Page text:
The Dragon Trip: An expert on China tours for young backpackers

For many backpackers who seek exotic thrills, China is one of the places that both allures and frustrates. The language barrier alone is enough to thwart the idea of backpacking in the Middle Kingdom. Yet for those who do visit the country, the experience becomes one of the most unforgettable adventures of their lives. One such backpacker, Ramsay Kerr, did more than just enjoy the China experience himself. He decided to turn his experience into an enterprise.

Camping on the Great Wall. Photo: Courtesy of the Dragon Trip

A Brit’s ‘China Loop’

The result of his endeavor is the Dragon Trip, the first, and to date the only company that solely focuses on China backpacking tours, founded in 2010. Ramsay, a Brit who spent his childhood in Hong Kong, started the company at the age of 22, having worked in a bank for six months and decided that a career in finance was not what he wanted for his life.

Aiming to be the “young traveler’s China specialist”, the Dragon Trip provides affordable tours to young budget travelers and caters to student groups’ various academic and adventurous needs on their school trips.

The star tour of the company, which is a loop around China, is famous for its “off the beaten path” locations while hitting all the spots one would want to see. It also allows the backpackers freedom to choose a partial loop on a hop-on hop-off basis depending on their budget and time.

Ramsay, who is now based in Shanghai, told in a conversation via email that the idea of creating a China loop for backpackers originated from a backpacking tour he did in New Zealand in his gap year. The tour left such an impression on him that he wanted to develop one of his own in China.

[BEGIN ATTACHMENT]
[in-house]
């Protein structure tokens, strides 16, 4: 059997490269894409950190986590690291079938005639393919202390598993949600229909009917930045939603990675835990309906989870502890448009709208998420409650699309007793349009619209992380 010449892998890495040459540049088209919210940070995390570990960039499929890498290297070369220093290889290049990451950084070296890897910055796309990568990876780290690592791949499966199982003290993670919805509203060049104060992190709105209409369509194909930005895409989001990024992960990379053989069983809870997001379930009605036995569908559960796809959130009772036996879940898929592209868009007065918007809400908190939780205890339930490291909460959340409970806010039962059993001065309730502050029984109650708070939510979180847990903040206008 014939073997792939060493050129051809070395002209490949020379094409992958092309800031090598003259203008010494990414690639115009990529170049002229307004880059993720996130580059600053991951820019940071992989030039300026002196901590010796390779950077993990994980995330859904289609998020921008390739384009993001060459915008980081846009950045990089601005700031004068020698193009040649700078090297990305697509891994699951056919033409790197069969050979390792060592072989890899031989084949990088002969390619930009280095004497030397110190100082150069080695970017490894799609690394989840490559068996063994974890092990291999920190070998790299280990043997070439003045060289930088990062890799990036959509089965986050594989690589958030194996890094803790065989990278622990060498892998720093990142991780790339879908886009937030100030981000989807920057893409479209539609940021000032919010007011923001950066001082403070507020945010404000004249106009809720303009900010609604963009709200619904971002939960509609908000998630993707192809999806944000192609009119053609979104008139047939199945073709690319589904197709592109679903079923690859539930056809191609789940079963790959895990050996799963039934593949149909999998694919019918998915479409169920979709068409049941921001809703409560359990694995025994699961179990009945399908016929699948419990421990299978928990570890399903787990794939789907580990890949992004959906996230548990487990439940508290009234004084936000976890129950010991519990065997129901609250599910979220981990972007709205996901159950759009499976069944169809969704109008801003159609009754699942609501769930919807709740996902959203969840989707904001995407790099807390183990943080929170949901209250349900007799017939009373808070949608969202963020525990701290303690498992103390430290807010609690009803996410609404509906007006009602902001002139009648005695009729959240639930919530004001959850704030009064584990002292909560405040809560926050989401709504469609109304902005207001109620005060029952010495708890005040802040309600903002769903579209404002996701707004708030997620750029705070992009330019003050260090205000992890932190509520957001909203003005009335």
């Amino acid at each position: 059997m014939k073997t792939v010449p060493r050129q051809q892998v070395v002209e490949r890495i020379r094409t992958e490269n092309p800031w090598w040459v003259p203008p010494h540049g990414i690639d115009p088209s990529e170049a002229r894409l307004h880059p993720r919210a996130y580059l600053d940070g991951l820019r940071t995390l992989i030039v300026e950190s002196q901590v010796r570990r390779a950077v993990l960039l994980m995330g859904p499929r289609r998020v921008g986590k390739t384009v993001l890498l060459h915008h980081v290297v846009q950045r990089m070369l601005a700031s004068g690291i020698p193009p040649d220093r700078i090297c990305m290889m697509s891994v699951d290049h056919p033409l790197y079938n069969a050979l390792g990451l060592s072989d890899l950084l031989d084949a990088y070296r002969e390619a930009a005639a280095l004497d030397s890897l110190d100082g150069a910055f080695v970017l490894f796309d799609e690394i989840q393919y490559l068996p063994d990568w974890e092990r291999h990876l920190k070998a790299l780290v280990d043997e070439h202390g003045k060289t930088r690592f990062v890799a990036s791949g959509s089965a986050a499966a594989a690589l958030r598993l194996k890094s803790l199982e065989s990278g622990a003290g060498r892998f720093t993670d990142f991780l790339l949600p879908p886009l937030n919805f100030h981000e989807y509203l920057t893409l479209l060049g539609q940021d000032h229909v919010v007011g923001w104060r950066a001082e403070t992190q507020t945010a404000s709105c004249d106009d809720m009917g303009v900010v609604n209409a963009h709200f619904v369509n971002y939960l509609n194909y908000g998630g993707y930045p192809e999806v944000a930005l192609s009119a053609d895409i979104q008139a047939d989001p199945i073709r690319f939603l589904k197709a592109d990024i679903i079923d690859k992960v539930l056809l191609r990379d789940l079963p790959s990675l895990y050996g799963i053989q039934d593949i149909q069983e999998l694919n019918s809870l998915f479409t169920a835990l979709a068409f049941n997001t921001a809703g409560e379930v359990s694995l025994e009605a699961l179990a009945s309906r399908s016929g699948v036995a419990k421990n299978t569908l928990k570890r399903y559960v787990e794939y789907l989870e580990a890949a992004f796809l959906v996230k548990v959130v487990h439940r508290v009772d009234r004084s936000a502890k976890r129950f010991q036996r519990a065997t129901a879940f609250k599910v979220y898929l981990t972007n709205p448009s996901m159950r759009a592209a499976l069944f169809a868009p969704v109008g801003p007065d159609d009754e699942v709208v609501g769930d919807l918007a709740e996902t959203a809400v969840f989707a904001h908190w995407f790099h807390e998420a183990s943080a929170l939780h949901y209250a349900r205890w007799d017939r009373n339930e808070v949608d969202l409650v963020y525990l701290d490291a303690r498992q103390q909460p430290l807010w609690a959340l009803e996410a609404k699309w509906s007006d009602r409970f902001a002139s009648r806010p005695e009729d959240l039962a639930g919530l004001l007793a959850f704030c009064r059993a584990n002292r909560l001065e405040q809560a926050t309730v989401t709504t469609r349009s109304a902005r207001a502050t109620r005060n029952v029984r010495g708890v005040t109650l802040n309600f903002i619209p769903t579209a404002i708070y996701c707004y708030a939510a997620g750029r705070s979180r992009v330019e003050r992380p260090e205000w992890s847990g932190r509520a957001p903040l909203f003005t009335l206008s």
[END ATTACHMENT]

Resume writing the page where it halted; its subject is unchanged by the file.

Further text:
“I was convinced that a country like China, which has so much more to offer in terms of culture, natural beauty and incredible sights, would surely be able to attract similar number of foreign backpackers too,” Ramsay said. “Plus, all the reasons that make China a difficult country to backpack in, such as the language barrier, difficulties of getting train tickets and the size and scale of the country simply makes joining an organized tour an appealing option.”

“Of course I have to say this when running a travel company,” Ramsay continued, “But I do believe you get so much more out of your travel in China if you join a company, who has spent years researching some unbelievable locations, which most foreigners just could not get to by themselves.”

Before he decided to develop the China loop, Ramsay had already traveled a lot in China. On top of that, he and his friends spent another six months exploring the length and breadth of the country so that they could find the most efficient route that offers the best China experience for those who have only one month or less to see the country.

The full China loop includes 10 stops, featuring modern cities (Beijing, Shanghai, Hong Kong and Macau), quintessential scenic countryside (Yangshuo, Chengdu, Hangzhou and Xi’an), as well as unique cultural experiences in Dengfeng and Fujian.

Talking about finding the less “touristy” but equally, if not more fascinating locations, Ramsay recounted the story of “discovering a farm high up in a gorge in the Qinling Mountains, one of only two spots left in China with wild pandas”, after days of driving around the mountain roads.

“We had taken a few groups up there, yet unknowingly we were in the middle of a military training region, which was made clear to us in no uncertain terms when we crossed paths with a group of these soldiers!” he recalled.

It was exactly this kind of in-depth tour that gets the backpackers excited. And the loop included certain places even the Chinese themselves don’t know about, like the lagoon near Hangzhou with crystal clear water, surrounded by a dreamy bamboo forest.

Trip to the bamboo forest lagoon. Photo: Courtesy of the Dragon Trip

Unique experience on a shoe-string

Making the tours into a reality took the collective effort of the international team at the Dragon Trip, all of who are young, vigorous and immensely enthusiastic about backpacking in China. 

William Rowles, head of School and University Trips at the Dragon Trip, who was a classmate of Ramsay, has to some degree been involved with the Dragon Trip from the beginning. He met me on a sunny autumn afternoon in Beijing. “A lot of the places people get to visit with us were not originally tourist spots,” he told me. “We created it.”

For example, backpackers get to do a lot of camping throughout the trip. In a country where there is no camping tradition, the Dragon Trip team had to work hard to create the sites from scratch. “We had to dig out the ground and flatten it up to make it a suitable camping ground.”